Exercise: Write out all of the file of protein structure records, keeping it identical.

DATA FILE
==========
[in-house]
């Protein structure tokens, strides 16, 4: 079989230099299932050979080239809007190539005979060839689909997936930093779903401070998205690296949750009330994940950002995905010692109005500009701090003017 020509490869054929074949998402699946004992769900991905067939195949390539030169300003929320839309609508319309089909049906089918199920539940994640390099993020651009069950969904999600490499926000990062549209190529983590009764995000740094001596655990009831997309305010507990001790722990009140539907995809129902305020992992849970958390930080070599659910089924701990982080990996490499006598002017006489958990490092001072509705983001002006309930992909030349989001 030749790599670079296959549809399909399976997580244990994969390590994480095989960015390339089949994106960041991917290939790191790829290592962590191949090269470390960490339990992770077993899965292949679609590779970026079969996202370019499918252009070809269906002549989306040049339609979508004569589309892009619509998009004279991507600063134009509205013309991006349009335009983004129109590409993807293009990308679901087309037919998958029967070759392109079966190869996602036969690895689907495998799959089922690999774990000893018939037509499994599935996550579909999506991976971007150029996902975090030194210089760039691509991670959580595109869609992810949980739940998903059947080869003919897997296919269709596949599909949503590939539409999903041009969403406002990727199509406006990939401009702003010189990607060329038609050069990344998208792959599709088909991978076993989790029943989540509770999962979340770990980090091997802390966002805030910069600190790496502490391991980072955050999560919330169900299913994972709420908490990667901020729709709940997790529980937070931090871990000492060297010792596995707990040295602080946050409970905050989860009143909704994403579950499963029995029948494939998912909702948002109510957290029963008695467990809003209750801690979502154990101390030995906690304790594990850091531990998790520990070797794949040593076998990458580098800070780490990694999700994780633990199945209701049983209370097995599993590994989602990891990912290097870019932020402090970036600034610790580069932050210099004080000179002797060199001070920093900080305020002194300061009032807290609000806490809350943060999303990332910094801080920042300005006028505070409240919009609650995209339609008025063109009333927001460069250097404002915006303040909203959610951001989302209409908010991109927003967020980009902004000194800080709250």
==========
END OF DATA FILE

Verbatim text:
[in-house]
């Protein structure tokens, strides 16, 4: 079989230099299932050979080239809007190539005979060839689909997936930093779903401070998205690296949750009330994940950002995905010692109005500009701090003017 020509490869054929074949998402699946004992769900991905067939195949390539030169300003929320839309609508319309089909049906089918199920539940994640390099993020651009069950969904999600490499926000990062549209190529983590009764995000740094001596655990009831997309305010507990001790722990009140539907995809129902305020992992849970958390930080070599659910089924701990982080990996490499006598002017006489958990490092001072509705983001002006309930992909030349989001 030749790599670079296959549809399909399976997580244990994969390590994480095989960015390339089949994106960041991917290939790191790829290592962590191949090269470390960490339990992770077993899965292949679609590779970026079969996202370019499918252009070809269906002549989306040049339609979508004569589309892009619509998009004279991507600063134009509205013309991006349009335009983004129109590409993807293009990308679901087309037919998958029967070759392109079966190869996602036969690895689907495998799959089922690999774990000893018939037509499994599935996550579909999506991976971007150029996902975090030194210089760039691509991670959580595109869609992810949980739940998903059947080869003919897997296919269709596949599909949503590939539409999903041009969403406002990727199509406006990939401009702003010189990607060329038609050069990344998208792959599709088909991978076993989790029943989540509770999962979340770990980090091997802390966002805030910069600190790496502490391991980072955050999560919330169900299913994972709420908490990667901020729709709940997790529980937070931090871990000492060297010792596995707990040295602080946050409970905050989860009143909704994403579950499963029995029948494939998912909702948002109510957290029963008695467990809003209750801690979502154990101390030995906690304790594990850091531990998790520990070797794949040593076998990458580098800070780490990694999700994780633990199945209701049983209370097995599993590994989602990891990912290097870019932020402090970036600034610790580069932050210099004080000179002797060199001070920093900080305020002194300061009032807290609000806490809350943060999303990332910094801080920042300005006028505070409240919009609650995209339609008025063109009333927001460069250097404002915006303040909203959610951001989302209409908010991109927003967020980009902004000194800080709250």